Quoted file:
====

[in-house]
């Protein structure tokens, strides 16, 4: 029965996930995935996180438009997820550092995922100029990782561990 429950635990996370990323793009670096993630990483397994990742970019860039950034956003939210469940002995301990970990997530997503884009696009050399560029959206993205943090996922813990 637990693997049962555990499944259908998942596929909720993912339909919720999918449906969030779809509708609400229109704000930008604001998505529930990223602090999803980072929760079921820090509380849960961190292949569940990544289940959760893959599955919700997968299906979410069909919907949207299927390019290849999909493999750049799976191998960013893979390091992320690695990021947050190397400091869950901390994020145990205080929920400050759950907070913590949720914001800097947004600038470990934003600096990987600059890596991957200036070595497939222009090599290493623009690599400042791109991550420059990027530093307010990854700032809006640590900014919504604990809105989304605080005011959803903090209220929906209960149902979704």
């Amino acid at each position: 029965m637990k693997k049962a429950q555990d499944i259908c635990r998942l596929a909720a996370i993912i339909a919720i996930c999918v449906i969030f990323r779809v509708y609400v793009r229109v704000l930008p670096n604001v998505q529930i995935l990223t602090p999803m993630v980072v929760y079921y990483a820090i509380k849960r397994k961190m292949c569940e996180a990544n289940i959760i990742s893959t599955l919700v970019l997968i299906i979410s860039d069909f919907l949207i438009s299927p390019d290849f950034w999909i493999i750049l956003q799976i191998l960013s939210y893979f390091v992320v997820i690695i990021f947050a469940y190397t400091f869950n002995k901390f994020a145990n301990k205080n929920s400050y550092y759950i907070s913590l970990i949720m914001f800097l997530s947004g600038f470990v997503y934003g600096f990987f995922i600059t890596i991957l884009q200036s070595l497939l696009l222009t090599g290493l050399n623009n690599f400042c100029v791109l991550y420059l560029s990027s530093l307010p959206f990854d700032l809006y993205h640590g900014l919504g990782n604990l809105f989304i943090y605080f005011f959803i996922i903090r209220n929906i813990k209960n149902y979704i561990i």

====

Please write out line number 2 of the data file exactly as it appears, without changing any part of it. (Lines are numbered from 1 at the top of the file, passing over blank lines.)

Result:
């Protein structure tokens, strides 16, 4: 029965996930995935996180438009997820550092995922100029990782561990 429950635990996370990323793009670096993630990483397994990742970019860039950034956003939210469940002995301990970990997530997503884009696009050399560029959206993205943090996922813990 637990693997049962555990499944259908998942596929909720993912339909919720999918449906969030779809509708609400229109704000930008604001998505529930990223602090999803980072929760079921820090509380849960961190292949569940990544289940959760893959599955919700997968299906979410069909919907949207299927390019290849999909493999750049799976191998960013893979390091992320690695990021947050190397400091869950901390994020145990205080929920400050759950907070913590949720914001800097947004600038470990934003600096990987600059890596991957200036070595497939222009090599290493623009690599400042791109991550420059990027530093307010990854700032809006640590900014919504604990809105989304605080005011959803903090209220929906209960149902979704």